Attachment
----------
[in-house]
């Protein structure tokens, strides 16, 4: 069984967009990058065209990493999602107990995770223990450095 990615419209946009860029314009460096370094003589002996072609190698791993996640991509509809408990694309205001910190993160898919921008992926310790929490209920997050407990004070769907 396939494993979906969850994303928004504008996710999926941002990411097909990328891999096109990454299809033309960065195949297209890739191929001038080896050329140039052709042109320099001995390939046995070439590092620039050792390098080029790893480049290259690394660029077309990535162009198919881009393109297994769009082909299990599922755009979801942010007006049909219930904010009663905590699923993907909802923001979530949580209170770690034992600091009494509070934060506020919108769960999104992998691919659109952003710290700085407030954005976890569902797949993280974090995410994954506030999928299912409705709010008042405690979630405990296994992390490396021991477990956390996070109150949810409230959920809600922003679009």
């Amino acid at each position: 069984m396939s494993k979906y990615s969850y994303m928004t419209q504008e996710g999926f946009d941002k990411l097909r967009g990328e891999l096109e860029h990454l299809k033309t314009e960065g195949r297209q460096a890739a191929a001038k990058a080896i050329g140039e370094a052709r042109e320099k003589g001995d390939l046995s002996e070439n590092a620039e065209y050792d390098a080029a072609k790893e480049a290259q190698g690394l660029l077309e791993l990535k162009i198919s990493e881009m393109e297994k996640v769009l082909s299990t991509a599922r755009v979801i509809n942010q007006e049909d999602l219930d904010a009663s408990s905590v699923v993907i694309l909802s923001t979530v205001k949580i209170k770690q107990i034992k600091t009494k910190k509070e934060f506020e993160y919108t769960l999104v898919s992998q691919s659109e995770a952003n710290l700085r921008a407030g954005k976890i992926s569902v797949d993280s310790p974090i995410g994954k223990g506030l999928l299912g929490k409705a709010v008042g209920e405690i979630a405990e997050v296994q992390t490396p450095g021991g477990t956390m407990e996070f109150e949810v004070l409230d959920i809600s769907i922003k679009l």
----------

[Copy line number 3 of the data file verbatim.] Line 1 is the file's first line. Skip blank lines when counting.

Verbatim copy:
């Amino acid at each position: 069984m396939s494993k979906y990615s969850y994303m928004t419209q504008e996710g999926f946009d941002k990411l097909r967009g990328e891999l096109e860029h990454l299809k033309t314009e960065g195949r297209q460096a890739a191929a001038k990058a080896i050329g140039e370094a052709r042109e320099k003589g001995d390939l046995s002996e070439n590092a620039e065209y050792d390098a080029a072609k790893e480049a290259q190698g690394l660029l077309e791993l990535k162009i198919s990493e881009m393109e297994k996640v769009l082909s299990t991509a599922r755009v979801i509809n942010q007006e049909d999602l219930d904010a009663s408990s905590v699923v993907i694309l909802s923001t979530v205001k949580i209170k770690q107990i034992k600091t009494k910190k509070e934060f506020e993160y919108t769960l999104v898919s992998q691919s659109e995770a952003n710290l700085r921008a407030g954005k976890i992926s569902v797949d993280s310790p974090i995410g994954k223990g506030l999928l299912g929490k409705a709010v008042g209920e405690i979630a405990e997050v296994q992390t490396p450095g021991g477990t956390m407990e996070f109150e949810v004070l409230d959920i809600s769907i922003k679009l």